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Investigation of systemic movement patterns of Cassava Brown Streak ipomoviruses in selected cassava varieties
Review StatusInternal Review
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Cassava is among the important food security crops in Sub Saharan Africa and a major staple food for more than 800 million people in the developing world. Cassava production in Africa which is more than half of the total world production is affected by viral diseases, one being Cassava Brown Streak Disease (CBSD) caused by two distinct species of Ipomoviruses namely; cassava brown streak virus and Ugandan cassava brown streak virus collectively called cassava brown streak ipomoviruses (CBSIs). Economic losses of up to US$ 1 billion every year have been reported due to yield losses caused by CBSD and CMD. This study aimed at investigating systemic movement patterns of CBSIs from point of inoculation by whiteflies to other plant parts in different cassava varieties regarded as resistant, tolerant and susceptible to CBSD. Results showed that CBSV was detected in most plant parts in all three varieties compared to UCBSV however, percentage detection of both CBSIs at different plant parts were not statistically different (P > 0.05). The percentage of CBSV detection in plant parts of all varieties changed significantly over time (P < 0.05). Higher CBSV titres were obtained in lower plant parts 3 days after transmission (DAT) while at 14 DAT titres were higher in top plant parts than bottom parts. These differences in CBSV titre were not statistically significant (P > 0.05). This information provides preliminary information on movement patterns of CBSIs in cassava plants. Also, this study aimed at optimizing the protocol for CBSV detection by digital PCR and comparing its sensitivity against qPCR. Results show that dPCR is 1000-fold more sensitive than qPCR in CBSV detection. This work presents the first application of dPCR in detection of plant pathogens in Africa.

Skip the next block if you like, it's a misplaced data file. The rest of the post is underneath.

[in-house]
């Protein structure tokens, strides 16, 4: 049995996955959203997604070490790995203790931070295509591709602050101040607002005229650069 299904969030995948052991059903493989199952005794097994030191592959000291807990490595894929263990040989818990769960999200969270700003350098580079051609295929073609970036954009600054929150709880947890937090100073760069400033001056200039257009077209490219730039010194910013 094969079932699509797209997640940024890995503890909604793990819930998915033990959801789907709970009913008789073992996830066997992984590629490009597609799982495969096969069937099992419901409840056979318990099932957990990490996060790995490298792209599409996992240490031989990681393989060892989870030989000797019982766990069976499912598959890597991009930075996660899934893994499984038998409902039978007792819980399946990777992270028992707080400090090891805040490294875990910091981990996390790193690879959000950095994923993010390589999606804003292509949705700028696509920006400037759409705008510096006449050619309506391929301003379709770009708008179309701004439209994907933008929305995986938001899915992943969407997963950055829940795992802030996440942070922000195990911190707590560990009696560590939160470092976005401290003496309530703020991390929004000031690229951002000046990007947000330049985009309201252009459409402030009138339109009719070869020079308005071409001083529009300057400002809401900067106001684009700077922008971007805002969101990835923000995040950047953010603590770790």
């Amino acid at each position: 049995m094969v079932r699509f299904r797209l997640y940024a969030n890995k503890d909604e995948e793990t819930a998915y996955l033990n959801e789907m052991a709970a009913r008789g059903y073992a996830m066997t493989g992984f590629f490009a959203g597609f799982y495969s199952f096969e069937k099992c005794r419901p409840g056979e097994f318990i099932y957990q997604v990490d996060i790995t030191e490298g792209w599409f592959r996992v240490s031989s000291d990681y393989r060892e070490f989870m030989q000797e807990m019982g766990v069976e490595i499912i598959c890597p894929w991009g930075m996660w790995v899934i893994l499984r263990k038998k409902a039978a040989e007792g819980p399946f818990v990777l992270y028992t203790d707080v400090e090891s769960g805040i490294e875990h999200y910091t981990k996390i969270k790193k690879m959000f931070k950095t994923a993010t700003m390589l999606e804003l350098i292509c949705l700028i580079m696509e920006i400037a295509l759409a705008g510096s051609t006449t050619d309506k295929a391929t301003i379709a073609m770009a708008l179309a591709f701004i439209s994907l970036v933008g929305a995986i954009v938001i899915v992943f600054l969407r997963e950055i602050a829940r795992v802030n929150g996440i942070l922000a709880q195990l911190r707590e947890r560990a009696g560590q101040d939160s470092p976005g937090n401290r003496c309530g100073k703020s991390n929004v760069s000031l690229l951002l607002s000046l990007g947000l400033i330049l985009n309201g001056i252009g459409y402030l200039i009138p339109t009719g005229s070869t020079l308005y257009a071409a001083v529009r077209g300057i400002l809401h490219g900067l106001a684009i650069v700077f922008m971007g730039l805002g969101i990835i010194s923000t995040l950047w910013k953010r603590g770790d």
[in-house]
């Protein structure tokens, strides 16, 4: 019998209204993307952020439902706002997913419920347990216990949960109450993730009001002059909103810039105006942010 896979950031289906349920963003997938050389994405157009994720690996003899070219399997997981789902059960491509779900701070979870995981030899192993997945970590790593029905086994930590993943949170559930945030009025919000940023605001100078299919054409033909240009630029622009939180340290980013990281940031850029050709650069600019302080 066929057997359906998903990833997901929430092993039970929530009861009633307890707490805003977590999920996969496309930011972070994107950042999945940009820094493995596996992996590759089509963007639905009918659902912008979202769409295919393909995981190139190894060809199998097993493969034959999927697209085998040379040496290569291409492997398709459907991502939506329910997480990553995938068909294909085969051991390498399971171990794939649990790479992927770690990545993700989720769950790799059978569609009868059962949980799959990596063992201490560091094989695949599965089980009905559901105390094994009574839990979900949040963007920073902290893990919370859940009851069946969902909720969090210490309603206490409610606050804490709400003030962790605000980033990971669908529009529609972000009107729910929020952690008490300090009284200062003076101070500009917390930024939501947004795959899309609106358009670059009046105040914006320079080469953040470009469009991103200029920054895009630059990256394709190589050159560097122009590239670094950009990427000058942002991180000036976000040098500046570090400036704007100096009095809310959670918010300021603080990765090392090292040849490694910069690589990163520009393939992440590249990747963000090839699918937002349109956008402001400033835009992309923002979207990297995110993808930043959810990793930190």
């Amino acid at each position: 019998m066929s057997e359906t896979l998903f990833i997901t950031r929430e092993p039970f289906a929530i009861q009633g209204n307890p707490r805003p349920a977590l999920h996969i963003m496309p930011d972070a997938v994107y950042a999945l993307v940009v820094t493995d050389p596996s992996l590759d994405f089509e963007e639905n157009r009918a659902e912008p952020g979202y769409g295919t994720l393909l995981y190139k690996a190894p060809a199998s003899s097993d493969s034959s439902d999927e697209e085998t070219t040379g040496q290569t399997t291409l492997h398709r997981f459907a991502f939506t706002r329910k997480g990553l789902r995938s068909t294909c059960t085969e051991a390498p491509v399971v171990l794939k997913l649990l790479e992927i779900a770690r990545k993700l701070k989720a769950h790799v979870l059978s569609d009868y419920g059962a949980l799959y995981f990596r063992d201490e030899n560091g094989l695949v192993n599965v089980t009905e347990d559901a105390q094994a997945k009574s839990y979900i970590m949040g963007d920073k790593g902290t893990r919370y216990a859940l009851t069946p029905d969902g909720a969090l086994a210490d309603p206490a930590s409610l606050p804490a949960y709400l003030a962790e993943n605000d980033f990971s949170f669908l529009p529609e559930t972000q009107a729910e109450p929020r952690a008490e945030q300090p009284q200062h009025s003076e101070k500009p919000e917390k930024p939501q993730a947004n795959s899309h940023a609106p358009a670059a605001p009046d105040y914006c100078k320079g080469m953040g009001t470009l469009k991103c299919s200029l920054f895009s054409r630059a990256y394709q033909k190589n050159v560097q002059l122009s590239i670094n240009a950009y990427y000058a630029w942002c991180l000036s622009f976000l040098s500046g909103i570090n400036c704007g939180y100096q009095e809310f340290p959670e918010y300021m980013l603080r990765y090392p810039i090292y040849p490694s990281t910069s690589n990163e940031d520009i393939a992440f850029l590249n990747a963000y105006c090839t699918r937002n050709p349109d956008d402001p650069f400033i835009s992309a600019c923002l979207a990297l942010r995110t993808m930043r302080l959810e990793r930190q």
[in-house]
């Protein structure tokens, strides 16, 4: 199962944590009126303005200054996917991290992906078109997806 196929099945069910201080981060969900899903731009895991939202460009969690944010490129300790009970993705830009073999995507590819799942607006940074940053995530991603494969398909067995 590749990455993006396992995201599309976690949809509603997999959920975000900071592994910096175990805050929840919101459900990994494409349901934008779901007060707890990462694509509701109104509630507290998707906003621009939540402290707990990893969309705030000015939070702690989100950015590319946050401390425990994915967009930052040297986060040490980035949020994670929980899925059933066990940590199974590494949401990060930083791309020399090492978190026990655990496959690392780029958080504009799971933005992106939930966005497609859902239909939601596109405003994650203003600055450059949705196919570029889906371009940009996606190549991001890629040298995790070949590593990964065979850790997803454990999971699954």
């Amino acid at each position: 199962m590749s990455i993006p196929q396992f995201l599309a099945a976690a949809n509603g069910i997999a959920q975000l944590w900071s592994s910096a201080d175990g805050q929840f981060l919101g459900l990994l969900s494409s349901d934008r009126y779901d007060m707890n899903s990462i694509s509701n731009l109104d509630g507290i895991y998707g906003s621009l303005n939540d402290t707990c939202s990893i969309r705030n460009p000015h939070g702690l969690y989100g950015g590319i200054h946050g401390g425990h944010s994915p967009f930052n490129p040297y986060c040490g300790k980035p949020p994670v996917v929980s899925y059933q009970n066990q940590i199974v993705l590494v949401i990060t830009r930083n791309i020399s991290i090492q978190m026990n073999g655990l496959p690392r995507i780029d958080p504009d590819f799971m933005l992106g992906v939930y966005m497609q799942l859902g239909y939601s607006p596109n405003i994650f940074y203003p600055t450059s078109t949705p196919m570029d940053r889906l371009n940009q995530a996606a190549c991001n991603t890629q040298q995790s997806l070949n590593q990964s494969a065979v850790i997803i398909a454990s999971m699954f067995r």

Permanent link to this itemhttps://hdl.handle.net/20.500.12478/7523